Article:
With recruiting and pay-for-play scandals such the ones at Ole Miss squarely in the college football spotlight, it’s not shocking to hear that cheating may not be limited to just one or two schools. Could Oklahoma and Texas be among the guilty?
CBS Sports writers Dennis Dodd, Chip Patterson and Barrett Sallee anonymously polled one-fifth of the FBS’ 130 head coaches, asking them how many programs they believe knowingly commit major NCAA violations.
While most coaches (57 percent) answered 0-to-13 teams, 17 percent said 14-26 teams, 22 percent said 27-39 teams, and 4 percent said 30 or more.
Granted anonymity, the coaches were asked to explain their answers, which is where things get really interesting.
While most of the answers focused on the SEC (one coach said 80 percent of the league knowingly cheats), Oklahoma and Texas were mentioned in one of the most specific and damning answers.
“Players are smart. When the game is over, they walk through the parking lot,” one coach said. “When the tailgate is over, they may have $400-$500 before they get out of there. Players are smart. They may have scored a big touchdown or won a big game. There ain’t no question they’re getting something on the way.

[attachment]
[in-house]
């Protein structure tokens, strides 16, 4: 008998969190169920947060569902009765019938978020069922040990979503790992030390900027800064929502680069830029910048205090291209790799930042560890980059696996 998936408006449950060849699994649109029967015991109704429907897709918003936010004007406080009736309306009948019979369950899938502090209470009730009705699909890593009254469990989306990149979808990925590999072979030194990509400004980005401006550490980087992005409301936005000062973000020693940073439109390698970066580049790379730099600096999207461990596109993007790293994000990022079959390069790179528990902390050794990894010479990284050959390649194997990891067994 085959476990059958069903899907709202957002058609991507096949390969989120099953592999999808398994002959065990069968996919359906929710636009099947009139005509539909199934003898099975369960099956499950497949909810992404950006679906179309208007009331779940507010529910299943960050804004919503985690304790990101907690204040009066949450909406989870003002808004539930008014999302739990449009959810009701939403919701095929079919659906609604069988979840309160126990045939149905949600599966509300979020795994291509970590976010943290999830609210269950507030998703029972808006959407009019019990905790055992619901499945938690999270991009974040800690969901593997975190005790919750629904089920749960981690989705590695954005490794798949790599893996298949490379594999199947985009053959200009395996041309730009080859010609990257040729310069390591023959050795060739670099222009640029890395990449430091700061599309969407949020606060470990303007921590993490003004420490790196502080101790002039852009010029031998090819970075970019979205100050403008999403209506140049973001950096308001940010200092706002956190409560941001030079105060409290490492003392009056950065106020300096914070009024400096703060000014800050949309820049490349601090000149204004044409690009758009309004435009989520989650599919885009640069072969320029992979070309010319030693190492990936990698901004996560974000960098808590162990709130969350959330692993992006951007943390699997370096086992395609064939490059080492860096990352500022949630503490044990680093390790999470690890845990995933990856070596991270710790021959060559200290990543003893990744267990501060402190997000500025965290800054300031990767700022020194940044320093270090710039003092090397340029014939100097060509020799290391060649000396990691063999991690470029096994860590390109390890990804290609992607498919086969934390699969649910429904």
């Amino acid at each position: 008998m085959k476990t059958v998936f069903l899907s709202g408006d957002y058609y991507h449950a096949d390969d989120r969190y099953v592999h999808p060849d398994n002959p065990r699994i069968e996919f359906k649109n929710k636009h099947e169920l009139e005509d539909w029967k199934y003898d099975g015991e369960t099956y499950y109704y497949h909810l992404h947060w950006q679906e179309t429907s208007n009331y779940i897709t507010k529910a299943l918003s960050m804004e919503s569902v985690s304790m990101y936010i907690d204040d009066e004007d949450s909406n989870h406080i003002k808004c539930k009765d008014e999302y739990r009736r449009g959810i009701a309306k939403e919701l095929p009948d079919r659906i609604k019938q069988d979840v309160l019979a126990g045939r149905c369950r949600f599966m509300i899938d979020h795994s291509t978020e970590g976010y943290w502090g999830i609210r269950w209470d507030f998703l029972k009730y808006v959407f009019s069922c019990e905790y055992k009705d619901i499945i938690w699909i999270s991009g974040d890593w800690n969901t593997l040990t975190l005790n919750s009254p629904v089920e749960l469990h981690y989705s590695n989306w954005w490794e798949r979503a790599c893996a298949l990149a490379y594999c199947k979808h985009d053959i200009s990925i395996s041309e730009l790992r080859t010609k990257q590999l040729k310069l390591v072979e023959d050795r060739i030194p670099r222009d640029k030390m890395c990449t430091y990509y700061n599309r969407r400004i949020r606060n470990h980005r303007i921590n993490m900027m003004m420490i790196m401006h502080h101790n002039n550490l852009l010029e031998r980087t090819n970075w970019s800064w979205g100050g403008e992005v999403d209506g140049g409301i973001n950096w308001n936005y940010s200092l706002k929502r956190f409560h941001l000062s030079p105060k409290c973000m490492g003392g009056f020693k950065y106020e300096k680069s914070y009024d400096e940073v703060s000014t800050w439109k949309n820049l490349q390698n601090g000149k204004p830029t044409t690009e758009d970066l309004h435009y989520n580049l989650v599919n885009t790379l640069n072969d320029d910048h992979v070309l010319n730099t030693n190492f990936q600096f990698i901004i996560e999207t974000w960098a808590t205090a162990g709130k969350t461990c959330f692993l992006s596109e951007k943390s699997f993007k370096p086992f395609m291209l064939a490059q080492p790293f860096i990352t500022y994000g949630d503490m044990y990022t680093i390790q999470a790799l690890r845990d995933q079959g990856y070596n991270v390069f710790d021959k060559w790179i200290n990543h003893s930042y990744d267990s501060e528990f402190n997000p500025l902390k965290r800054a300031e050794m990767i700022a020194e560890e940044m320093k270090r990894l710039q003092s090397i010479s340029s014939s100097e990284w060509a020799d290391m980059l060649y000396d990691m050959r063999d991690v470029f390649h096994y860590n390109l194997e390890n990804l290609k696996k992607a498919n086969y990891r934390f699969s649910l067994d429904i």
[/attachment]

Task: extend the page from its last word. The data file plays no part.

“[A booster] is going to go downtown and say, ‘I just gave so and so $50 for dinner.’ … I guarantee [that sort of thing] is going to happen at Ole Miss and Alabama and Mississippi State and Tennessee and Texas probably and Oklahoma — for sure.”
The Longhorns have evaded recent NCAA scrutiny, recording no major violations since being placed on two years’ probation in 1987.
The Sooners, on the other hand, haven’t been so lucky. Oklahoma was forced to vacate its entire 2005 season after it was discovered that quarterback Rhett Bomar and offensive lineman J.D. Quinn accepted payment from a Norman car dealership for work they did not do. Both players were dismissed from the program and the NCAA eventually reversed its decision, allow the Sooners to keep their 2005 record.
OU, however, was placed on probation until 2010 and saw a reduction in scholarships for the 2007 and 2008 seasons.
More recently, Oklahoma self-reported a number of minor NCAA violations — which included three players being provided pasta “in excess of the permissible amount allowed.” The three players were required to donate $3.83 to a charity of their choice in order to be reinstated.